Srinagar, April 17, 2016 (PPI-OT): In occupied Kashmir, besides killing five people, many have been inflicted with grievous injuries in firing by Indian troops that have threatened their lives with lifelong disabilities. Showkat A Ganai, 25-year old waiter, struggles to breathe after his brain surgery at SMHS Hospital Recovery Ward. His hospital file states that he has a firearm injury in head. “He was returning from the local mosque when people started running as they were chased by security forces. They fired many shells on people, one of those hit Showkat in head,” his father narrates.
“He used to earn a few thousand rupees in a small restaurant in Kupwara town and support his family of six people,” he adds. The doctor at Recovery Ward said that Showkat seemed stable after the surgery. “But what the outcome of the surgery would be in terms of conservation of all vital senses and mobility is yet to be seen,” he said. Showkat is not the only one whose life is at stake due to an injury.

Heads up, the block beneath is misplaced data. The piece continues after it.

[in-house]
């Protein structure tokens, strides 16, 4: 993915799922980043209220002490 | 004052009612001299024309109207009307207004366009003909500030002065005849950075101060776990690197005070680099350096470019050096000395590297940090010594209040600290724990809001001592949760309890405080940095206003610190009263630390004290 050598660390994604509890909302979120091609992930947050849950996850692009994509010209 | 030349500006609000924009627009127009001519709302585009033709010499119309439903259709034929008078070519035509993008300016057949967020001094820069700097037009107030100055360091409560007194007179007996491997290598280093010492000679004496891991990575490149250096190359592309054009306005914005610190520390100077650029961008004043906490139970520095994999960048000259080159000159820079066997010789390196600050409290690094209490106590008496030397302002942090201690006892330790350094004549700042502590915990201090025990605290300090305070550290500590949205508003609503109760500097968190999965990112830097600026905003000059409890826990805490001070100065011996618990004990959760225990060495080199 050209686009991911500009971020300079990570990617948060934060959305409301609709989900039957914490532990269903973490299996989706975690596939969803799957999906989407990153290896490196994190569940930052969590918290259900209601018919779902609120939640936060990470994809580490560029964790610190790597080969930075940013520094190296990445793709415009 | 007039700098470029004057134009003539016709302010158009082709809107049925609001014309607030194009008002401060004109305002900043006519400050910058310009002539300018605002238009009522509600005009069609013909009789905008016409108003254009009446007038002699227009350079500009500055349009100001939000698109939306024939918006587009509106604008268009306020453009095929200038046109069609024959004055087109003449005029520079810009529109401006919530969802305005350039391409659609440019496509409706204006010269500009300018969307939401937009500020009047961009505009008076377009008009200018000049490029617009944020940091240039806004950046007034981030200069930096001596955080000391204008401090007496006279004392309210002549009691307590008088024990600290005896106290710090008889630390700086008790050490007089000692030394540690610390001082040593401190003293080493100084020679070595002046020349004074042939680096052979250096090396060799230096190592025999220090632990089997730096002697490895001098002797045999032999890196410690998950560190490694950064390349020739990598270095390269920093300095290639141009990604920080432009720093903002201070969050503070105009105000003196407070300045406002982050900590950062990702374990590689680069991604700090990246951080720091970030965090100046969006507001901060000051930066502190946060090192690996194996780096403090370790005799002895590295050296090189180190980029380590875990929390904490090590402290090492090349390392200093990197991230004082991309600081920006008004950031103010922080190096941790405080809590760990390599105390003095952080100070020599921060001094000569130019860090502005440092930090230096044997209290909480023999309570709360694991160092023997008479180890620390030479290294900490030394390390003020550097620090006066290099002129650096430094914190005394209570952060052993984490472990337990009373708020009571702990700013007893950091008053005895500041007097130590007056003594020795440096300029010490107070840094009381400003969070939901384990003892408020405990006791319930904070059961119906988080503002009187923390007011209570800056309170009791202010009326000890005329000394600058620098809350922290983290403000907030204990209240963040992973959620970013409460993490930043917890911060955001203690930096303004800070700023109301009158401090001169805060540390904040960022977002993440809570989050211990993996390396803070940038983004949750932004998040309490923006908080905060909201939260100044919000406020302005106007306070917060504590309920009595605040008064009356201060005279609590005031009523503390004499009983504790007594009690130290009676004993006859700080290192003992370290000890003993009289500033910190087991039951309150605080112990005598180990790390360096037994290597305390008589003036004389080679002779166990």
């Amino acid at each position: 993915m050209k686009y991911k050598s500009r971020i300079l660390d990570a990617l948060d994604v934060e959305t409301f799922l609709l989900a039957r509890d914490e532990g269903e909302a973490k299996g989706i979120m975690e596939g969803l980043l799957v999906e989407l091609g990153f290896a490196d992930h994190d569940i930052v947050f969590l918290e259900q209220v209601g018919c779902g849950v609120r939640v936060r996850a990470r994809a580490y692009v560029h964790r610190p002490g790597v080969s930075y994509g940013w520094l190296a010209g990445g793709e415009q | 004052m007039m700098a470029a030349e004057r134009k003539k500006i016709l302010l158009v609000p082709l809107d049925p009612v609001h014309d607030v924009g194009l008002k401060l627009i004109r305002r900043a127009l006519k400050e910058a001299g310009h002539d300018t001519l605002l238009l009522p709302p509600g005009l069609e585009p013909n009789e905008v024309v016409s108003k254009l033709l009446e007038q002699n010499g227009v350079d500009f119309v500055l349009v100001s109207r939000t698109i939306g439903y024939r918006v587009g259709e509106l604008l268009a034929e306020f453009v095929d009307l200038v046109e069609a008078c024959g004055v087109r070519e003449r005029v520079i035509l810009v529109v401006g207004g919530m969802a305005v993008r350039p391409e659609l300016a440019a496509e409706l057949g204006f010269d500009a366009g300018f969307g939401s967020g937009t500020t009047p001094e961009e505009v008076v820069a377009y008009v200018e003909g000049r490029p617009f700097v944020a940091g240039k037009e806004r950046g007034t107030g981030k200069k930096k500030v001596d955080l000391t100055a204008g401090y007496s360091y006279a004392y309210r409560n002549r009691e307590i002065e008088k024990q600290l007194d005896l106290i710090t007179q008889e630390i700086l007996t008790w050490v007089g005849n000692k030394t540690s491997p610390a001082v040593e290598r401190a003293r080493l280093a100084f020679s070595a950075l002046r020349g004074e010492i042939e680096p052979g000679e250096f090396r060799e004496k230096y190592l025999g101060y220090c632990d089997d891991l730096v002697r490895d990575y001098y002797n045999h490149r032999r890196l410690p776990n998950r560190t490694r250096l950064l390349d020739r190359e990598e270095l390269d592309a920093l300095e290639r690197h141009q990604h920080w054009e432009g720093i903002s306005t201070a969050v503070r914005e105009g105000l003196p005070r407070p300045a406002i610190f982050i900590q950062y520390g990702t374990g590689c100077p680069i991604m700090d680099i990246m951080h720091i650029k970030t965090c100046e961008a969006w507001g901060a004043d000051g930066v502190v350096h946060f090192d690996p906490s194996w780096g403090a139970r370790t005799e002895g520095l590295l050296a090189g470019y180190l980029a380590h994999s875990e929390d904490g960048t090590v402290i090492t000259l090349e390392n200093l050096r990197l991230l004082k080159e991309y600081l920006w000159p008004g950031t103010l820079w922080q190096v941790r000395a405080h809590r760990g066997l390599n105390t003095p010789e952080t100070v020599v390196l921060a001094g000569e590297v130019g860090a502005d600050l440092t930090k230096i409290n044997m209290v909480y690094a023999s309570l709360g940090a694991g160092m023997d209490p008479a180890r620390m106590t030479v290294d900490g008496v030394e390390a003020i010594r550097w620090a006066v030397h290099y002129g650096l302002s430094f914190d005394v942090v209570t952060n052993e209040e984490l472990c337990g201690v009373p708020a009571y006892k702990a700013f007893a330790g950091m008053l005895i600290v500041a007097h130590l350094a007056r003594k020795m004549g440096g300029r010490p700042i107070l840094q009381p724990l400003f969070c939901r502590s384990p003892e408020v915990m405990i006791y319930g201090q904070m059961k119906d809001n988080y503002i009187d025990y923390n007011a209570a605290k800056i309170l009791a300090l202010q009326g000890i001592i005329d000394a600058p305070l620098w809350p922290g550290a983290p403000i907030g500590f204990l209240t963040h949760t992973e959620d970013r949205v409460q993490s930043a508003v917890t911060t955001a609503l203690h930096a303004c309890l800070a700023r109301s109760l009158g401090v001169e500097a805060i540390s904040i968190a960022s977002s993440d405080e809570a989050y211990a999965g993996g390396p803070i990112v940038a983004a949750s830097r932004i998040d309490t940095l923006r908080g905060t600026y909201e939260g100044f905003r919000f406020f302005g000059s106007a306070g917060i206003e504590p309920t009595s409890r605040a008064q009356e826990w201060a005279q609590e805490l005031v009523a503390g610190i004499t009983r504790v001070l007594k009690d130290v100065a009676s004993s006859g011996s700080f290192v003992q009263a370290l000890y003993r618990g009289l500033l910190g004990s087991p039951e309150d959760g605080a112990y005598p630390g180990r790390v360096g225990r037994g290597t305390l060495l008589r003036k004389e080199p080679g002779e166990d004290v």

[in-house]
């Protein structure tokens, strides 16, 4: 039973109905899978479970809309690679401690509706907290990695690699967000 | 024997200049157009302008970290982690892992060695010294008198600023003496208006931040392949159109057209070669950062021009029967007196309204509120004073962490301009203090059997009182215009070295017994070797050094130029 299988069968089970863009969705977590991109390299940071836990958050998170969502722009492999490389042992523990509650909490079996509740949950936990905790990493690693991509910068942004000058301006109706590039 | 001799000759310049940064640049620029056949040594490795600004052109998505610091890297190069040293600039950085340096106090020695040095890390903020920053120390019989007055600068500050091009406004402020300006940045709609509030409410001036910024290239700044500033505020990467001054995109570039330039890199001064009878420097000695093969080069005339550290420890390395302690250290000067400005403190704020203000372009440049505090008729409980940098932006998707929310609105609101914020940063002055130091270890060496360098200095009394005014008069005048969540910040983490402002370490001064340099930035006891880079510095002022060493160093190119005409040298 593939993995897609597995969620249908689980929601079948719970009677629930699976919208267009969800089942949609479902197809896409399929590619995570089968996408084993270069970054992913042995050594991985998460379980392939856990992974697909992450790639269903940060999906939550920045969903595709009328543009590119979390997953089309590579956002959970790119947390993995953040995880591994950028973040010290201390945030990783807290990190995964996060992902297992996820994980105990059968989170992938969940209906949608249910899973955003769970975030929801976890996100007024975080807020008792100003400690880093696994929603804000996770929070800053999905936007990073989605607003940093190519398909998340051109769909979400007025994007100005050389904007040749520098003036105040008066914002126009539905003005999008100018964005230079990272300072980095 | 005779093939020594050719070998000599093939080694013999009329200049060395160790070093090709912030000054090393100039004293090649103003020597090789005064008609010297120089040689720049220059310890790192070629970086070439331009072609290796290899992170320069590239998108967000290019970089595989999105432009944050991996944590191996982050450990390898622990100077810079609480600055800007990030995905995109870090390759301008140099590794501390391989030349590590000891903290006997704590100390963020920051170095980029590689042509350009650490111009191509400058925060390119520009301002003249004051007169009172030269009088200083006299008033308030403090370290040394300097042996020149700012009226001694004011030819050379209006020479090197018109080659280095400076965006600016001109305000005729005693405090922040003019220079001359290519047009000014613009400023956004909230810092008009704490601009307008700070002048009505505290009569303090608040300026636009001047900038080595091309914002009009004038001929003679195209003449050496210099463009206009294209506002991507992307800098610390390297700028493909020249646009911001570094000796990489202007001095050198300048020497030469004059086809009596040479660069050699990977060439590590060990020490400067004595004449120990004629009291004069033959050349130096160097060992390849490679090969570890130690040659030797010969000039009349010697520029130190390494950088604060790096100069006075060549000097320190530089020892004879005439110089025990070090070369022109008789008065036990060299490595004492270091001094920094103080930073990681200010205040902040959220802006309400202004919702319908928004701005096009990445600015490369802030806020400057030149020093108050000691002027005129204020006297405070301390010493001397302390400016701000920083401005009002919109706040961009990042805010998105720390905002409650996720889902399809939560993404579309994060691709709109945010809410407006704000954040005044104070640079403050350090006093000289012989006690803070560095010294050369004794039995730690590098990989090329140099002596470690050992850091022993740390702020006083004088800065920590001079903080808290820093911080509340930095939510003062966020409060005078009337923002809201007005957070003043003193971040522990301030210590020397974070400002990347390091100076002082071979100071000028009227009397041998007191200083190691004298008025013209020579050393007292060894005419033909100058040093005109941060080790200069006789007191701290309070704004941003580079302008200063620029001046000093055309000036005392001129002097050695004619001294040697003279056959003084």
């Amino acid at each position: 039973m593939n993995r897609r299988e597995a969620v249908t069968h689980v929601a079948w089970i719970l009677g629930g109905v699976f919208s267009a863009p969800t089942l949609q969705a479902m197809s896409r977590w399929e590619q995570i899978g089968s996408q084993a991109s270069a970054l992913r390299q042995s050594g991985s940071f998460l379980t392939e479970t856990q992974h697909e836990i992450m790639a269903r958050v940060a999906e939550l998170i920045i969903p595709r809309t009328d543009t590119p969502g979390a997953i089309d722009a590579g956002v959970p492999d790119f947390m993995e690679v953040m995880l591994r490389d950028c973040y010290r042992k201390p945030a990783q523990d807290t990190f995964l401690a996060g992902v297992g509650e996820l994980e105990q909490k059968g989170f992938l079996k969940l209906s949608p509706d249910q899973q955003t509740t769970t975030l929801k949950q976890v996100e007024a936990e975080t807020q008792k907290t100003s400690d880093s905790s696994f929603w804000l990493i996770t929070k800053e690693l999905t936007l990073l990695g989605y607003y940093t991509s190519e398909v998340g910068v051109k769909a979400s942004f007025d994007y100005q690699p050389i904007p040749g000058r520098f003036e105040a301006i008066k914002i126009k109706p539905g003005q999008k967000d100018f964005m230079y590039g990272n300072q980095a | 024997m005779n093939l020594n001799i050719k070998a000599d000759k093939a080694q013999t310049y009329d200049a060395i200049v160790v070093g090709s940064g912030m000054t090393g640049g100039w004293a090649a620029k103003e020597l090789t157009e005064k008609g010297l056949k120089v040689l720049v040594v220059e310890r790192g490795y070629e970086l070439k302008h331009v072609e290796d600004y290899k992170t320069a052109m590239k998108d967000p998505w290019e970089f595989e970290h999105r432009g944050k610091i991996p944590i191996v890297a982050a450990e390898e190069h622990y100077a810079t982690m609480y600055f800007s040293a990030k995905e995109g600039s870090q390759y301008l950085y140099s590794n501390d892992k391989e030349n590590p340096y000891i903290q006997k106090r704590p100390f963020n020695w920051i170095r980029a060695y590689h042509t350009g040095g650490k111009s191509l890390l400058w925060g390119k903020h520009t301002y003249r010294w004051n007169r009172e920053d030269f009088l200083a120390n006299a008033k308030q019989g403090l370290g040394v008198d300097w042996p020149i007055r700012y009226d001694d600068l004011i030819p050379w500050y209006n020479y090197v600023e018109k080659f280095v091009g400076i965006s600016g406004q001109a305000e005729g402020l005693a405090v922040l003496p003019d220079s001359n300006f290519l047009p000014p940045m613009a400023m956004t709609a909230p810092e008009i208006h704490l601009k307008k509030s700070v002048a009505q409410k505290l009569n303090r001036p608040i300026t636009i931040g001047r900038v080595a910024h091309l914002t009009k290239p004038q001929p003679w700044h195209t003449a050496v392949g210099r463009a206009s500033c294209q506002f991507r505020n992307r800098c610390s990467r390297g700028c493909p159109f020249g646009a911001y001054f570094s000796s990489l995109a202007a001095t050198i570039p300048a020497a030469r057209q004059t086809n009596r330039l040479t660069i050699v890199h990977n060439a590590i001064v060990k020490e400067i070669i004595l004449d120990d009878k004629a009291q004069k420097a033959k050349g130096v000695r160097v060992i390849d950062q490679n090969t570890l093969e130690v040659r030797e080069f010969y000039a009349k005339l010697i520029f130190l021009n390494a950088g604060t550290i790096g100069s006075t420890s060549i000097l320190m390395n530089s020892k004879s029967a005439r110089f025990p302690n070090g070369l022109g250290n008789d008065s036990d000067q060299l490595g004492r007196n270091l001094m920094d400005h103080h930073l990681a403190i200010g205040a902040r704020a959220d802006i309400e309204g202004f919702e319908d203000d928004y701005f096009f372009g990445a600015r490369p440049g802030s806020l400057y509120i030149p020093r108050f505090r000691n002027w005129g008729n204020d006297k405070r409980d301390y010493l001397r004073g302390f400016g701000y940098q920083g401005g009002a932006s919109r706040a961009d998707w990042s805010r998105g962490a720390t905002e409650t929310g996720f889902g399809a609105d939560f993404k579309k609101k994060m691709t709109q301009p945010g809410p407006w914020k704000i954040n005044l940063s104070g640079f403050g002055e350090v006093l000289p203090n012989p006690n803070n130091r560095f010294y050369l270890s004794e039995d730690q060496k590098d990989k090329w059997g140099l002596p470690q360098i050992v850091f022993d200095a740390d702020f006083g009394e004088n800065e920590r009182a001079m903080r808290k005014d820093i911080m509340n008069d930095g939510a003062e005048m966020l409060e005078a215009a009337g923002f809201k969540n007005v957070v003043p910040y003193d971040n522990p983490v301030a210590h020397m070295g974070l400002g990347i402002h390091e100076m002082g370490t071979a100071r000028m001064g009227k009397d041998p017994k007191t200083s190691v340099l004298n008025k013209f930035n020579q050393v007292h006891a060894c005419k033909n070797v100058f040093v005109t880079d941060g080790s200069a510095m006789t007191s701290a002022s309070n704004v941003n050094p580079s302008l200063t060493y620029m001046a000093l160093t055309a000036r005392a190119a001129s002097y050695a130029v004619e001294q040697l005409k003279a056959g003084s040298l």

At Bone and Joint Hospital, 20-year-old Fazil M Lone from Gulgam Kupwara has been hit in the right knee with a bullet. Sajjad Ahmed Butt, 21, from Poshpora, Kupwara, has been hit in the lower limb by bullet. He also has a ‘non-bullet trauma’ in the same leg. The young, innocent face of 15 years old Javid Ahmed from Nutnusa Kupwara belies the pain of his dual injuries. His left wrist and right thigh have been hit with bullets. The 17-year-old Ishfaq Majid from Guloora Kupwara has been hit in the leg by a bullet. He has suffered supracondylar hemurus fracture due to bullet injury.
“He might lose his limb. Supracondylar hemurus is a serious limb injury, very difficult to set it right,” a senior orthopedic said. He went on to explain the fallouts of bullet injuries in limb. “Any bullet injury in limb could be devastating. There are nerves, blood vessels that get snapped due to bullet injuries. Such injuries could result in paralysis if not amputation,” he said. At Soura Institute of Medical Sciences, 28 years old Nazir Sheikh is recuperating, after losing part of his lung. “Lung function is important to let a person do normal activity,’ a pulmonologist said in an interview.
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